When people refer to “organic SEO” (search engine optimization), they almost always use it as a blanket term to describe the unpaid, algorithm-driven results of any particular engine. However, a sophisticated search engine optimization company will often take the meaning of “organic” one step further. To such companies, the description of “organic by link” is not to limited what shows up in the “natural” search engine results – it includes the methodologies used to achieve such rankings.
There’s more than one way to skin a cat (although I must admit that I don’t know the one way that everyone else presumably knows), and the same is true for achieving natural search engine results. A search engine optimization company usually falls into one of two camps. A “White Hat” search engine optimization company will use a largely content-based approach and will not violate the terms of service of the major search engines.
A “Black Hat” search engine optimization company will use a largely technology driven approach and often ignore the terms of service. Neither approach is invalid (as I have said many times before, there is nothing illegal about violating a search engine’s terms of service), and both can achieve high rankings. But a search engine optimization company that takes the word “organic” literally believes that the “Black Hat” approach is anything but “organic SEO.”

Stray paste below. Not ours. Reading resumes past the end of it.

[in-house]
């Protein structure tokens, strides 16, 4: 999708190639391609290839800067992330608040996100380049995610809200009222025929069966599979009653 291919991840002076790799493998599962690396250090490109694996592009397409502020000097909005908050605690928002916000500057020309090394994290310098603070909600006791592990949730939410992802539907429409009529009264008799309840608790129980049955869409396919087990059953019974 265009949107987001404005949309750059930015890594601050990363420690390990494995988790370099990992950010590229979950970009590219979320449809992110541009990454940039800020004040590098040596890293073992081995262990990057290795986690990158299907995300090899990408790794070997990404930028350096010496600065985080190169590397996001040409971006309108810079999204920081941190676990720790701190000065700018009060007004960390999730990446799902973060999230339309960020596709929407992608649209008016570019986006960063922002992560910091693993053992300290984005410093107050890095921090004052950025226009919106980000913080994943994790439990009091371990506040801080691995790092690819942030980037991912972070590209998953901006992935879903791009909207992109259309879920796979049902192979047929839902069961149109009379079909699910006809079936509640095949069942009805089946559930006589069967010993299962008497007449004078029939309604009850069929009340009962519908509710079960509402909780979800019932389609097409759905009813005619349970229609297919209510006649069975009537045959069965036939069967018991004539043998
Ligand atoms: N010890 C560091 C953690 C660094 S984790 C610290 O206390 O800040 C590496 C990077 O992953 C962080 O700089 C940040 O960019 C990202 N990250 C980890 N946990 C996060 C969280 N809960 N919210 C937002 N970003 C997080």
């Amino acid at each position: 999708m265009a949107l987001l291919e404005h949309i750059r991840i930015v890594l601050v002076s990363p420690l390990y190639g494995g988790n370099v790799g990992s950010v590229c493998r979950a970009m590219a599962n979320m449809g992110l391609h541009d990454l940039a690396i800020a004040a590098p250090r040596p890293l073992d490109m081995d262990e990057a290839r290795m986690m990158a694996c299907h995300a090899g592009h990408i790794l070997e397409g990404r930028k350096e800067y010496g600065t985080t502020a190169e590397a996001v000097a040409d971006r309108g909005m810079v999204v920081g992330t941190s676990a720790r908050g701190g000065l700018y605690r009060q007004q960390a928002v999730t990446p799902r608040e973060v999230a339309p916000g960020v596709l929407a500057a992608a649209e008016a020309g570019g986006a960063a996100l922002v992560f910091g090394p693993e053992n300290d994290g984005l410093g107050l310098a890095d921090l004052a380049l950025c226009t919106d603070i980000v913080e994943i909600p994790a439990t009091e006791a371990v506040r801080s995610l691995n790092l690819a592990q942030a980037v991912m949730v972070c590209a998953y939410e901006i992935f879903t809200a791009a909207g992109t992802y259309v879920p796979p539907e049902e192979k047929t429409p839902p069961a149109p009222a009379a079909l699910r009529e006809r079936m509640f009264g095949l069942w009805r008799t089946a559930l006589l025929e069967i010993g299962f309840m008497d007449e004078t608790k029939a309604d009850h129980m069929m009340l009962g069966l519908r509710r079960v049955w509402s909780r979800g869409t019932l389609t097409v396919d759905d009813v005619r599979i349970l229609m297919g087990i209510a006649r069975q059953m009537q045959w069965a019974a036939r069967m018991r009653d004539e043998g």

Merriam Webster defines organic, in part, as “having the characteristics of an organism: developing in the manner of a living plant or animal.” To a search engine optimization company, this definition accurately describes the approach taken to achieve long-lasting results in the “natural” section of search engines.
Below are just a few comparisons of the different approaches taken by the two types of SEO firms. I refer to the two approaches as “organic SEO” and “artificial SEO” for the sake of clarity.
There’s an “old” saying in the SEO industry that “content is king.” This is not necessarily true. In my experience, good content is king. Study after study has shown that when people use search engines, they are primarily seeking one thing: information. They are not seeking to be impressed by fancy flash sites. They are not looking for a virtual piece of art. A search engine optimization company that is truly practicing “organic SEO” recognizes this fact and will refuse SEO work when prospects insist that content addition is not an option.
“Artificial SEO” firms, which embrace a technical loophole philosophy, will allow a company to leave its website exactly as it is, because the work that such firms do is largely technical and is designed to trick the engine into showing content that it would not otherwise. Certainly, there are acceptable (from the engine’s standpoint) technical aspects that any good search engine optimization company will use, such as relevant page titles and meta tags. But there are many more unacceptable technical methodologies than acceptable ones, including cloaking, redirects, multiple sites, keyphrase stuffing, hidden links, and numerous others. A company practicing “organic SEO” will avoid these.
As any search engine optimization company knows, inbound links are critical to the success of an “organic SEO” campaign. But there are different ways to go about it. Firms that practice true “organic SEO” will look at the website itself and say “How can we make this site something that other sites would want to link to?” A search engine optimization company using “artificial SEO” will ask, “How can I get links pointing to this site without adding anything of value to it?” The latter approach usually leads to reciprocal linking schemes, link farms, the purchase of text links, and more – anything save for making changes to the website that entice others to link to the site without the link being reciprocated, without paying the website owner, or without asking “pretty please.”